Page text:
For these costumes, I bought the fabric that was closest to the colors of the fairies from a local craft store along with a simple pattern of an fairy godmother. I brought the fabric and material to my mother in-law who is the one who made them from scratch. We looked through a lot of sleeping beauty books to get the dresses perfect. She didn’t really go by the pattern; it was more or less an outline. She lives an hour away, so we made a few trips down there to fit the girls.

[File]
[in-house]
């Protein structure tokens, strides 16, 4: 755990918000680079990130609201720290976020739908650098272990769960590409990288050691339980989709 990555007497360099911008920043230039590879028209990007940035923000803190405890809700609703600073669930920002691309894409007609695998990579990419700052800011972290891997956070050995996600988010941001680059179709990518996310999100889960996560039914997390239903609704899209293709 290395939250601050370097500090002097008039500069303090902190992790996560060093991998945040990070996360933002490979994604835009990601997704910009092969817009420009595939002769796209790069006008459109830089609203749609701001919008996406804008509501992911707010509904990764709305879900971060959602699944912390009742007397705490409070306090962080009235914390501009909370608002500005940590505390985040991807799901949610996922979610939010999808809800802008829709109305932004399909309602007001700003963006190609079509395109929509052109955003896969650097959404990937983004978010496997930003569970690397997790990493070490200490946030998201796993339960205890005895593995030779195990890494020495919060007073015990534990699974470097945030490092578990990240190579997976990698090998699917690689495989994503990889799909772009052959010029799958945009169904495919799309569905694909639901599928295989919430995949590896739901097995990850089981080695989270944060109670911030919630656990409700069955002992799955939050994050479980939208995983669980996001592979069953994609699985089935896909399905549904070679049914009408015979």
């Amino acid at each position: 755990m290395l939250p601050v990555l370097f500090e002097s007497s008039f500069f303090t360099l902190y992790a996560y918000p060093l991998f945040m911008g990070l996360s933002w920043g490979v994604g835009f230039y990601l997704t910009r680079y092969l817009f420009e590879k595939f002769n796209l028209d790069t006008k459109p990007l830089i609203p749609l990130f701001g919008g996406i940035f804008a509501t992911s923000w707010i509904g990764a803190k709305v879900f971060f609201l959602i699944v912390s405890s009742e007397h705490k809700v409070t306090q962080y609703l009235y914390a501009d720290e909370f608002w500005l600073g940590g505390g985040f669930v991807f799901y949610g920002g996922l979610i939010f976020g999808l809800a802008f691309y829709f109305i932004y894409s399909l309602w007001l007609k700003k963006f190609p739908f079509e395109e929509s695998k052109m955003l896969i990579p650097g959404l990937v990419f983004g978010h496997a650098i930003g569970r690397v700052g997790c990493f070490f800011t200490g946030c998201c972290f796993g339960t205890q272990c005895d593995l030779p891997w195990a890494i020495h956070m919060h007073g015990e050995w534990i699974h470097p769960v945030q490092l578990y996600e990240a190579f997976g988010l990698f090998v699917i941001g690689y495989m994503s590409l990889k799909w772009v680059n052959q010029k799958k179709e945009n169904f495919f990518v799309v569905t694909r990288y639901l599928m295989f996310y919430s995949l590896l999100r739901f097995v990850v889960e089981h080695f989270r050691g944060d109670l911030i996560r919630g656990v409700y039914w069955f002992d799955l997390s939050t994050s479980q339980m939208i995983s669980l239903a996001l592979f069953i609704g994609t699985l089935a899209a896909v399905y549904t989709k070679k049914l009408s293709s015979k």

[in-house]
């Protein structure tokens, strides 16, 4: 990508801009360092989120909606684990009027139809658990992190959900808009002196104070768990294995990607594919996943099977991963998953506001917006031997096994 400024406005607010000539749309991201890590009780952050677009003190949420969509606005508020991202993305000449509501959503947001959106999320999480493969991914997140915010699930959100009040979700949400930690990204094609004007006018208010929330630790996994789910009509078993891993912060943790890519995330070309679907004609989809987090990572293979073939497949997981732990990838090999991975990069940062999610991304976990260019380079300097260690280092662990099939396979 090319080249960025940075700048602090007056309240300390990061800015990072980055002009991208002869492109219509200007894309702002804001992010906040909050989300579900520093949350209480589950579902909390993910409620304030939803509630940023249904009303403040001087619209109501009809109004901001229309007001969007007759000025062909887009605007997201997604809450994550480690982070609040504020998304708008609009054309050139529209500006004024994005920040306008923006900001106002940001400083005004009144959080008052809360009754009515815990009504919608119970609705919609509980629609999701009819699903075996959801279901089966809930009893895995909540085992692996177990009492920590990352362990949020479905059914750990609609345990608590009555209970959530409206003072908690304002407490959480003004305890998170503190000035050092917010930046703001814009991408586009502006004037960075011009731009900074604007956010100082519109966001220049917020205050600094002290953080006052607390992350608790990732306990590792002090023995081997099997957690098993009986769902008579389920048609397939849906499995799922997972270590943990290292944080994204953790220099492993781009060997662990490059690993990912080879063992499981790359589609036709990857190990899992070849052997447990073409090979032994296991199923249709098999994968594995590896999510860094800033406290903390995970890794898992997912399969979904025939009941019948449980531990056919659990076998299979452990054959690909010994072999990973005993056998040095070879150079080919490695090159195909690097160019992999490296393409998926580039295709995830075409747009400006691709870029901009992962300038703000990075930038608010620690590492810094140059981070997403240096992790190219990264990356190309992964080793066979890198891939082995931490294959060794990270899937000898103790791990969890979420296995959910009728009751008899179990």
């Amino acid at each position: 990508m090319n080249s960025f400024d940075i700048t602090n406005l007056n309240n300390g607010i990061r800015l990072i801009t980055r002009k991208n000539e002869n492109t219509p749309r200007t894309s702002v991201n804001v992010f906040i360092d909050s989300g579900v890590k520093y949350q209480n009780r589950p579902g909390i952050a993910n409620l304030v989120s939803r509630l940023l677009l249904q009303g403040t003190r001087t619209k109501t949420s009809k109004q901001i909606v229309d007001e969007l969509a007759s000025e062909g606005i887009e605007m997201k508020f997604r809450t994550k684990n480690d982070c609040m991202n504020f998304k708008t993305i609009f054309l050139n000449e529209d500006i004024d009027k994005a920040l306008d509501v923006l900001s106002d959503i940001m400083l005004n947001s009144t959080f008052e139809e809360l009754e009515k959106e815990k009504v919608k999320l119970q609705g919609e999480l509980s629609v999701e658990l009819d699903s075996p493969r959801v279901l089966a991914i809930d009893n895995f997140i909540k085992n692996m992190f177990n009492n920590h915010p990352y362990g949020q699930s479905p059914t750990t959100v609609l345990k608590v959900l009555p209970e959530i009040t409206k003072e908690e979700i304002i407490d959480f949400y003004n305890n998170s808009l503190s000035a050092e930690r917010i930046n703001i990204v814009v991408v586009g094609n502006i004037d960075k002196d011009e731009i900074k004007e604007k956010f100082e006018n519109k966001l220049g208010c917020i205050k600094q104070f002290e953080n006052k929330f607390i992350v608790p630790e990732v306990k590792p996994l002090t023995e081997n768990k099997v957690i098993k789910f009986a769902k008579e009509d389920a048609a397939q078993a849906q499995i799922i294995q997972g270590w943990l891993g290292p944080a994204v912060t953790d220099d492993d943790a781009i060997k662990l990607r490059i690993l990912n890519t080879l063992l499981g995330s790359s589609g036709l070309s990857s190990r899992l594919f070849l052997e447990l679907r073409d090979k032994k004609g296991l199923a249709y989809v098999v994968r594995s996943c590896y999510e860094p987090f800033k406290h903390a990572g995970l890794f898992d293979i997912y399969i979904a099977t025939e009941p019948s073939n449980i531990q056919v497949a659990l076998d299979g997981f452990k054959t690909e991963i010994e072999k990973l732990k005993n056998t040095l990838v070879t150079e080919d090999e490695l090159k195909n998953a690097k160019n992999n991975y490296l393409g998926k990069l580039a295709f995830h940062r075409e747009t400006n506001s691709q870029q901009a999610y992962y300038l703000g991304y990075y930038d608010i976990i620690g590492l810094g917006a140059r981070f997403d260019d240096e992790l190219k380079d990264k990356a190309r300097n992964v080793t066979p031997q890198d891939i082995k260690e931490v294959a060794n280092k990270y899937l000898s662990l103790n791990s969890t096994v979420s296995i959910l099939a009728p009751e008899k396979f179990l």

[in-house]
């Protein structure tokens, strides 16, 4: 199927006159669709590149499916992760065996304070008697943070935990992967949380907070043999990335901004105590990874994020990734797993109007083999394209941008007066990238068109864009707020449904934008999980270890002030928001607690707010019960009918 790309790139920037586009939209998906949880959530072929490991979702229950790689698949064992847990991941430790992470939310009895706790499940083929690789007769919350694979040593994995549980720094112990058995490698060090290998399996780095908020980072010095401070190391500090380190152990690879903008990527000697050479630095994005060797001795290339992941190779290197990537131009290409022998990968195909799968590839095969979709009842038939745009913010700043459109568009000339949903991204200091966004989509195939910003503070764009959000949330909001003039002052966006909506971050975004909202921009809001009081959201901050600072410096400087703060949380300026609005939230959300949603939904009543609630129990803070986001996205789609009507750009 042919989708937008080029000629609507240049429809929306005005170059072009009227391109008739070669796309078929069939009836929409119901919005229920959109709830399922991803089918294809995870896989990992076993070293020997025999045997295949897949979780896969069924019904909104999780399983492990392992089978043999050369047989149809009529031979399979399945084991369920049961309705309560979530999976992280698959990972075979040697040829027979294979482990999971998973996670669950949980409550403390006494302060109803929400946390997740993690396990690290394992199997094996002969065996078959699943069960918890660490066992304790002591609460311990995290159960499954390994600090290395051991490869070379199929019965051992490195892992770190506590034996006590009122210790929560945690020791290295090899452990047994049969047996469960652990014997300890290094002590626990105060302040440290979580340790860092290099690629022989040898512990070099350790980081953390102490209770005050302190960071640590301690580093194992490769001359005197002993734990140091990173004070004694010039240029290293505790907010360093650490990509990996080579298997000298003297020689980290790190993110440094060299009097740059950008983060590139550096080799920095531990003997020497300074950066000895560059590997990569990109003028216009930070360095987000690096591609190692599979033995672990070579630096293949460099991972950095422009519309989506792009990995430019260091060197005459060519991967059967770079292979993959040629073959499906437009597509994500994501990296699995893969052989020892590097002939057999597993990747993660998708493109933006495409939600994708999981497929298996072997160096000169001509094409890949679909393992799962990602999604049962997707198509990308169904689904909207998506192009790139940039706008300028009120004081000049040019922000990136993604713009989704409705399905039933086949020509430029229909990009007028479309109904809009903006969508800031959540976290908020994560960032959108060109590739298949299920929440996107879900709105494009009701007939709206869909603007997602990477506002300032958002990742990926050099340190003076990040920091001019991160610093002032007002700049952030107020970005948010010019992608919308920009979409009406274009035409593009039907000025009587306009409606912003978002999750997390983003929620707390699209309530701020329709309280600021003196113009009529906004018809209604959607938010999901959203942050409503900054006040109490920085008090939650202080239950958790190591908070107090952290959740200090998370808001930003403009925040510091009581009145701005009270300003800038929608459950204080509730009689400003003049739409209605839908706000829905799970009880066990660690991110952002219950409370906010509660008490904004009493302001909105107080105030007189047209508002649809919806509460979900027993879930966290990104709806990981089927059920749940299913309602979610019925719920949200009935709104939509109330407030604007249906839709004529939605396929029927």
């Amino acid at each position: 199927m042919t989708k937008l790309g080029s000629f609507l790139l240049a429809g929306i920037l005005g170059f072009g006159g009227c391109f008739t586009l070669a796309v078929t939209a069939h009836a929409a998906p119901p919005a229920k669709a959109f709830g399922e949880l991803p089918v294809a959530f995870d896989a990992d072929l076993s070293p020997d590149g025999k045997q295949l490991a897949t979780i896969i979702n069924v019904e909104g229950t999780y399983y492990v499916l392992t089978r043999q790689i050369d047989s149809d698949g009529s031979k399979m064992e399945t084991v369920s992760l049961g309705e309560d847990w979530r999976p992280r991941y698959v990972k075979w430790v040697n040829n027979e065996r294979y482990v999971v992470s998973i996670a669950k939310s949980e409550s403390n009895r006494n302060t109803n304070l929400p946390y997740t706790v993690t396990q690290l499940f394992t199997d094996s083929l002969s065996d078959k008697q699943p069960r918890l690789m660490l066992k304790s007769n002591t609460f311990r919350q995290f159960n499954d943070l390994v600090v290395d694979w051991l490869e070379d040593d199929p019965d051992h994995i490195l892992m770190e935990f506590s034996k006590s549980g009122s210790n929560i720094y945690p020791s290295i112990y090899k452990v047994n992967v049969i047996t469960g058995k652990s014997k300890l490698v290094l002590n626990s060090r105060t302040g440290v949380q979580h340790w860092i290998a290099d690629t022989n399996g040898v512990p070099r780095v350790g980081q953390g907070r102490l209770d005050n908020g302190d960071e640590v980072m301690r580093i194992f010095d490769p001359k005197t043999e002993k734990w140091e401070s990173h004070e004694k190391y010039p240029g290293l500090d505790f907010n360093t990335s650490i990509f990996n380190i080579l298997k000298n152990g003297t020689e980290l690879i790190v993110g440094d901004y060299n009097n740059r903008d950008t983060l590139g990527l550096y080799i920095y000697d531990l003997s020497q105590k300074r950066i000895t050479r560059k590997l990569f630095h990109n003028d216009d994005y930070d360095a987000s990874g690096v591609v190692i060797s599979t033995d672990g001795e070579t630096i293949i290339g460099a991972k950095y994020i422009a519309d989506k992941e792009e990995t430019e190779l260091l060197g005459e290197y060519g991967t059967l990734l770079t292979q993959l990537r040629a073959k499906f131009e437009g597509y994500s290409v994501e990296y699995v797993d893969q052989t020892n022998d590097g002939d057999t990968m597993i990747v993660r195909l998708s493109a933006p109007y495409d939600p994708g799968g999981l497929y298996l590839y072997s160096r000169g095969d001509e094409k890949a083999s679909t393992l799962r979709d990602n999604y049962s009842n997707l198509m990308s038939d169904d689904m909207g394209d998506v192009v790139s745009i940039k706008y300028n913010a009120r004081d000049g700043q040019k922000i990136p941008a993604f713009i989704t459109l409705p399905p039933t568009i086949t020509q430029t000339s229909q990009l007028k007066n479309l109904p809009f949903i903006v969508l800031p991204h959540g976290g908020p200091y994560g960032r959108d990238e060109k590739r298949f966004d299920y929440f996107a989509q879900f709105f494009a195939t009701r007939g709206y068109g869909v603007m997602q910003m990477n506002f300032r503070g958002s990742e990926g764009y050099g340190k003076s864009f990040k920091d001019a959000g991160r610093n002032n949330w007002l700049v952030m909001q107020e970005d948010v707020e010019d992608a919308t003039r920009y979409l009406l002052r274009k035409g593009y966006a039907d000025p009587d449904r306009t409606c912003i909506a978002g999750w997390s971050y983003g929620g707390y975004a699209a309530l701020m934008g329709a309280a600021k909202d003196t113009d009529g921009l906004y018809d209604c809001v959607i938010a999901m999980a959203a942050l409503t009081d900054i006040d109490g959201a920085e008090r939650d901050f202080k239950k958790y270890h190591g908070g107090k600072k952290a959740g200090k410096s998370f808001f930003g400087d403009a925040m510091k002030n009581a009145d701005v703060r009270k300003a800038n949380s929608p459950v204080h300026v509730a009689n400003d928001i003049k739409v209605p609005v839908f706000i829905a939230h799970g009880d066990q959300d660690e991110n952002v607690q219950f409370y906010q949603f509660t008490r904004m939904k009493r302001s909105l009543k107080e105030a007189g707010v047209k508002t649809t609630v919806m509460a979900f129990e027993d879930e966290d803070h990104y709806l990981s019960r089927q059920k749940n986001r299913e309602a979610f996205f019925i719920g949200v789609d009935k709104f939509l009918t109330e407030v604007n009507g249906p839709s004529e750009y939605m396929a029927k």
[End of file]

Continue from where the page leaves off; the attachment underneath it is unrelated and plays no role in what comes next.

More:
The hardest part of the costume was making the hats to up-stand the elements in Wisconsin. She re-did one of the hats two times so that it wasn’t so floppy. Also put the tooling around it similar to the real fairies and made roses from the extra fabric and placed them on the hat. I bought wings to match, which was a little hard because they had to fit over the capes. But it worked out because the elastic sat underneath their armpits and the cape fell underneath. I also bought wicker baskets for them to use as trick or treating buckets. Since the real fairies spend their time in the woods with sleeping beauty, when it came to the day though, the winds were at least 30 mph; 37 degrees and snow. There was an extra lining my mother in-law sewed into the dresses to make them a little more thick. They were also able to wear extra clothes underneath the dresses. The hats didn’t last long with the winds, so they kind of just fell on their shoulders. We had a lot of people think they were good witches, which was funny. It seemed to be the older crowd who recognized who they were from the original movie. We got tons of compliments even though they couldn’t trick or treat long because of the elements. We also did a lot of research watching the movie. It was actually just re-released a few weeks before Halloween. It was so fun having a theme with three little sisters. Their ages are 6,3 and 18 months respectively. If you want any more information, let me know.